Amarillo-Canyon Metro Area has $600 Million in Debt

Amarillo-Canyon Metro Area has $600 Million in Debt

The state's rapid growth considered the main reason
AMARILLO -- Texans are paying the price for our economic success.
   
    According to the Texas Bond Review Board, some areas of the state are in debt to the tune of a $1 billion.
   
    Because the economy is performing so well, we're quickly growing.  And, with that growth comes the need for more services like schools and streets.

    Cities, counties and school districts are having to borrow more money to keep up with the growth.

    The Amarillo-Canyon metro area owes more than $600 million.

    Amarilloans are on the hook for most of it.

    Including interest and outstanding debt, Amarillo's in the hole for more than $182 million.

                                 Debt Service     Debt per resident/student

* Amarillo               $182.7 Million                  $763
* Potter Co.               $8.3 Million                   $68
* Randall Co.            $49.1 Million                  $283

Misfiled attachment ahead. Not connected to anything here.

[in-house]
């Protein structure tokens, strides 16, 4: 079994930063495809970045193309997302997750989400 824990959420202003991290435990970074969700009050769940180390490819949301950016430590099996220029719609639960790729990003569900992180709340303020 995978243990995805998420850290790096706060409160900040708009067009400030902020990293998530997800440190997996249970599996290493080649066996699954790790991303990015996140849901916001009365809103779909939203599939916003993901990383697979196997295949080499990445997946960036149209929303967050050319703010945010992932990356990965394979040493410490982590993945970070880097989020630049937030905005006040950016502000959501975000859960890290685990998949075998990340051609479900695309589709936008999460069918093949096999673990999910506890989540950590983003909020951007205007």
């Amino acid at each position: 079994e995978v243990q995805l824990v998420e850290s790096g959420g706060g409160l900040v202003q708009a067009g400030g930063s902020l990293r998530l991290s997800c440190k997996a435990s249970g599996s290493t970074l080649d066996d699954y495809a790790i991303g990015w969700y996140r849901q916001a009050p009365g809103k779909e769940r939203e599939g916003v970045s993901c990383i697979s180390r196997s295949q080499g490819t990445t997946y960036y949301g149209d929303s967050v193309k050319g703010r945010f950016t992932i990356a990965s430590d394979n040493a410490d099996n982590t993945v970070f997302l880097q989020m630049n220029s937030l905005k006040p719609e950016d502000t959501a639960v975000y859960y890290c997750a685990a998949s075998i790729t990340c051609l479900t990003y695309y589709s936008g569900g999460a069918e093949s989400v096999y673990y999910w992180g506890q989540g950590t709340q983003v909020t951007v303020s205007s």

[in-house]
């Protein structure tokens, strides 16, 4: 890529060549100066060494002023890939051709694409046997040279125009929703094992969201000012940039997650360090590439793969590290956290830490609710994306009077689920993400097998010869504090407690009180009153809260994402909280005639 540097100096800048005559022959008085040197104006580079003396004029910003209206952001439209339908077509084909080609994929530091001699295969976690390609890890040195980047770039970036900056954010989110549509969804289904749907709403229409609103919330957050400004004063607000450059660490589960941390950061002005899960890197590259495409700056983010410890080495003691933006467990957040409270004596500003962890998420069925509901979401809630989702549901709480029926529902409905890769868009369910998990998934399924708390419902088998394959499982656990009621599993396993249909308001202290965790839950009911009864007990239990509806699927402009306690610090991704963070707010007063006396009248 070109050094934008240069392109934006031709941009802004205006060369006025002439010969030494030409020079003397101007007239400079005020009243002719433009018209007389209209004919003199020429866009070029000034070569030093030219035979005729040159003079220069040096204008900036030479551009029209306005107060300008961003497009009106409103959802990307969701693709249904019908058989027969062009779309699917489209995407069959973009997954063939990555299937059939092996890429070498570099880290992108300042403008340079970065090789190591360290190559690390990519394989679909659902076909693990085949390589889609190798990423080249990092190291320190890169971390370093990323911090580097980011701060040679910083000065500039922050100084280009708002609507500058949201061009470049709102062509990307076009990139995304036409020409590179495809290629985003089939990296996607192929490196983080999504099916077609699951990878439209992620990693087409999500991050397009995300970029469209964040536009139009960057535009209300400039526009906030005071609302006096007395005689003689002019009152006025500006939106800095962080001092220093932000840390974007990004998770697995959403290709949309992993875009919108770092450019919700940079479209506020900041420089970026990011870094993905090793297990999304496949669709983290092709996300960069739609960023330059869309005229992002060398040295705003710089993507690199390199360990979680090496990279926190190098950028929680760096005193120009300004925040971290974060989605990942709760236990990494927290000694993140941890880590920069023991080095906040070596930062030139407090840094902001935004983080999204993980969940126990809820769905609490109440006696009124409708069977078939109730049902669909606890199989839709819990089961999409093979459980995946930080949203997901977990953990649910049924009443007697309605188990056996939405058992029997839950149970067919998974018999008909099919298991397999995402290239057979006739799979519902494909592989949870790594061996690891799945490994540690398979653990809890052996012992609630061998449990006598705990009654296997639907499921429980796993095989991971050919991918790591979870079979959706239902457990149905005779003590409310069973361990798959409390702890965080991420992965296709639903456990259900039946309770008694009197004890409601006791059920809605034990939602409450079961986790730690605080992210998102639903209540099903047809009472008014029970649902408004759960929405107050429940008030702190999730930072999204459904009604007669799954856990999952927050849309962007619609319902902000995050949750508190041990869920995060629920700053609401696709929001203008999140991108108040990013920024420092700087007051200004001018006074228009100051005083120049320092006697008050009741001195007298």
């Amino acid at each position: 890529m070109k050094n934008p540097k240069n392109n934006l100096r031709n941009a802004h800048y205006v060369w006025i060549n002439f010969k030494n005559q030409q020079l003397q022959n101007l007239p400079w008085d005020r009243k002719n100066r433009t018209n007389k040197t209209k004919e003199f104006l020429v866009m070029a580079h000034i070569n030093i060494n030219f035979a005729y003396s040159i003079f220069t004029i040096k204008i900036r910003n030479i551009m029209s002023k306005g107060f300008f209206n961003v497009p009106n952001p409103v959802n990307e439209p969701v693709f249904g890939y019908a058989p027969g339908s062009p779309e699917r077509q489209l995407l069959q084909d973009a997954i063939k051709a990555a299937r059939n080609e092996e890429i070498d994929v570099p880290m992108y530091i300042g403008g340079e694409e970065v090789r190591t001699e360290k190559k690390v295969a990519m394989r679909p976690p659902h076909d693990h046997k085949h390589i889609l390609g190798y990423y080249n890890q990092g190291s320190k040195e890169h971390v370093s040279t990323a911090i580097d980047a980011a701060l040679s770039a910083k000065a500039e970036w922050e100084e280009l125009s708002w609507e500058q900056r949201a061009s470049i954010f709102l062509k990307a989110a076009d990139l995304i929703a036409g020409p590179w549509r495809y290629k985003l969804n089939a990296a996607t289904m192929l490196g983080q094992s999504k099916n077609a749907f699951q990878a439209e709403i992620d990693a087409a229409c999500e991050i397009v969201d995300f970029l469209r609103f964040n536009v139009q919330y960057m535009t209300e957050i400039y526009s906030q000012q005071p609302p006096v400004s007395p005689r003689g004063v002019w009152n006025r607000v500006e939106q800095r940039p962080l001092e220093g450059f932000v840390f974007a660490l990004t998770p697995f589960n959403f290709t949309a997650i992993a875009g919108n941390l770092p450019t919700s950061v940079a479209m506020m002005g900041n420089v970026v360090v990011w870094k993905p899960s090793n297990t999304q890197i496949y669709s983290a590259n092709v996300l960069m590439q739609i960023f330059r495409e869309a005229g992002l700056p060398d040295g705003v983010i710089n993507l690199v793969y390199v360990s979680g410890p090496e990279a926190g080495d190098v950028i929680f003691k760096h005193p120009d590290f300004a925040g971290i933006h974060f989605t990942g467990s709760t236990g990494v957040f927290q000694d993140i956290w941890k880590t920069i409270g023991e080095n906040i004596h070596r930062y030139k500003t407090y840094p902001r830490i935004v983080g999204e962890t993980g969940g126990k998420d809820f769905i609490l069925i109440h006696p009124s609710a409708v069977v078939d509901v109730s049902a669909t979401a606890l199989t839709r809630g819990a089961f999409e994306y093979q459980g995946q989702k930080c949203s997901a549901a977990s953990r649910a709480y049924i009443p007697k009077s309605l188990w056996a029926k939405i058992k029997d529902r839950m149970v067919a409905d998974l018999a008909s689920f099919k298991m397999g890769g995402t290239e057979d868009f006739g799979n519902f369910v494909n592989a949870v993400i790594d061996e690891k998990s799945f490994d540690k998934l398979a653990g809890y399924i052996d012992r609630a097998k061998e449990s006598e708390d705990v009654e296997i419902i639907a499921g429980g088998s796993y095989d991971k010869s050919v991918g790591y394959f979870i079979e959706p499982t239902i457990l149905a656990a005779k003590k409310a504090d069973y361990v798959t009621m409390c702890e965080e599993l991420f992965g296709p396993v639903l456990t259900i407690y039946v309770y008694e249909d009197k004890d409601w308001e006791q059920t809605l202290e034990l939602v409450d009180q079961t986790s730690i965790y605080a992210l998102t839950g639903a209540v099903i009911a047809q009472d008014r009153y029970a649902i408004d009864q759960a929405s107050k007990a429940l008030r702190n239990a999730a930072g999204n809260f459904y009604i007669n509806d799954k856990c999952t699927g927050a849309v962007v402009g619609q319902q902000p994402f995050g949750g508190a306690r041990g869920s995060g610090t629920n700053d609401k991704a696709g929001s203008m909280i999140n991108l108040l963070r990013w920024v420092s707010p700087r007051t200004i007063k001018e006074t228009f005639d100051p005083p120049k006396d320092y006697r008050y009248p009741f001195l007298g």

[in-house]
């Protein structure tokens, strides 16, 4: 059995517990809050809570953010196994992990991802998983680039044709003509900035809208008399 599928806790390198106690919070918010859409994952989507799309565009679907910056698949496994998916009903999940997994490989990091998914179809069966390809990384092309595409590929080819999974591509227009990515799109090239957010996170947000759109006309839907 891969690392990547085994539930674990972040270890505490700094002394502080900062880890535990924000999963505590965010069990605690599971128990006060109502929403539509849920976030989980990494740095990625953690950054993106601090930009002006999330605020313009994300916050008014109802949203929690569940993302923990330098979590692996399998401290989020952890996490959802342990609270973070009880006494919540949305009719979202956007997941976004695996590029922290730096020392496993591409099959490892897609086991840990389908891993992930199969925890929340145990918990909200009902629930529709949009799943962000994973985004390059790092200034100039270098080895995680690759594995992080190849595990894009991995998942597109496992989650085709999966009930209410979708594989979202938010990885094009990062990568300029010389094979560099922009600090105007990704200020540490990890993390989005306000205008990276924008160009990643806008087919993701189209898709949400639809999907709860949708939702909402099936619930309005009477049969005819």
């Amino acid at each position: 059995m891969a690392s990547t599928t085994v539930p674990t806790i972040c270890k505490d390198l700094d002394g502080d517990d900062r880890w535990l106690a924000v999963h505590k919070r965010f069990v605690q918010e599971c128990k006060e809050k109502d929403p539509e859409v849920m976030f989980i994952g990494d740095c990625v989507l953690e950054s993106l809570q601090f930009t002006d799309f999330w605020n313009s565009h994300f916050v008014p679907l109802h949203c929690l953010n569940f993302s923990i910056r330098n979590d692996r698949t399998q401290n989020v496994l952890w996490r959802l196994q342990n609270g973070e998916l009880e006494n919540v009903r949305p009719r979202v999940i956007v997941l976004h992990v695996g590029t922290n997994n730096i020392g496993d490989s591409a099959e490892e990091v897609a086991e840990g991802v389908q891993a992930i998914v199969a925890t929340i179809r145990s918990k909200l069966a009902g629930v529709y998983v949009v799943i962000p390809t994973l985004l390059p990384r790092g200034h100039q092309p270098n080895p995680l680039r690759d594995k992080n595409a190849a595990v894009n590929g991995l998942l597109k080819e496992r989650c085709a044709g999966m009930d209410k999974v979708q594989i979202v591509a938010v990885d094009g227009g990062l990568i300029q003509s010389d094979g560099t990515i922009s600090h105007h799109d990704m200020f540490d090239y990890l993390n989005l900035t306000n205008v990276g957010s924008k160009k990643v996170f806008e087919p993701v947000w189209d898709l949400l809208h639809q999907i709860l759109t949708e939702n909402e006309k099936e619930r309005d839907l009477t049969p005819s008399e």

* AISD                    $270.3 Million              $5,185
* CISD                    $122.5 Million              $8,919

    This data is a year old, so some of the numbers have changed.
   
    In Potter county for example, the data shows they have a debt of more than $8 million.  But, the county auditor says they've recently paid that down to $6.6 million.

    On the other end, Randall county's debt is actually higher than the numbers show.  Their debt is at $53.4 million.

    Amarillo city manager Jarrett Atkinson says the numbers are a bit deceiving.  He doesn't disagree with the total debt, but, how it's supported.

    For instance, the debt owed on the $11million terminal at Rick Husband Amarillo International airport comes from a tax-backed system.
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    That means it doesn't come from your property taxes.  It comes from a passenger facility charge (PFC).

    "If you're using the airport, you're getting on the airplane,  that amount comes off of your ticket and comes to us, that's what we use to pay the debt with.  It is guaranteed, if you want to use that word, by the ad valorem tax from the city but, no ad valorem tax is being used to pay it."  Atkinson said.

    Atkinson says property taxpayer supported debt is actually closer to $25 million.

    Atkinson says the downtown revitalization projects are not a part of the current debt.

    But, that will change once they're completed.

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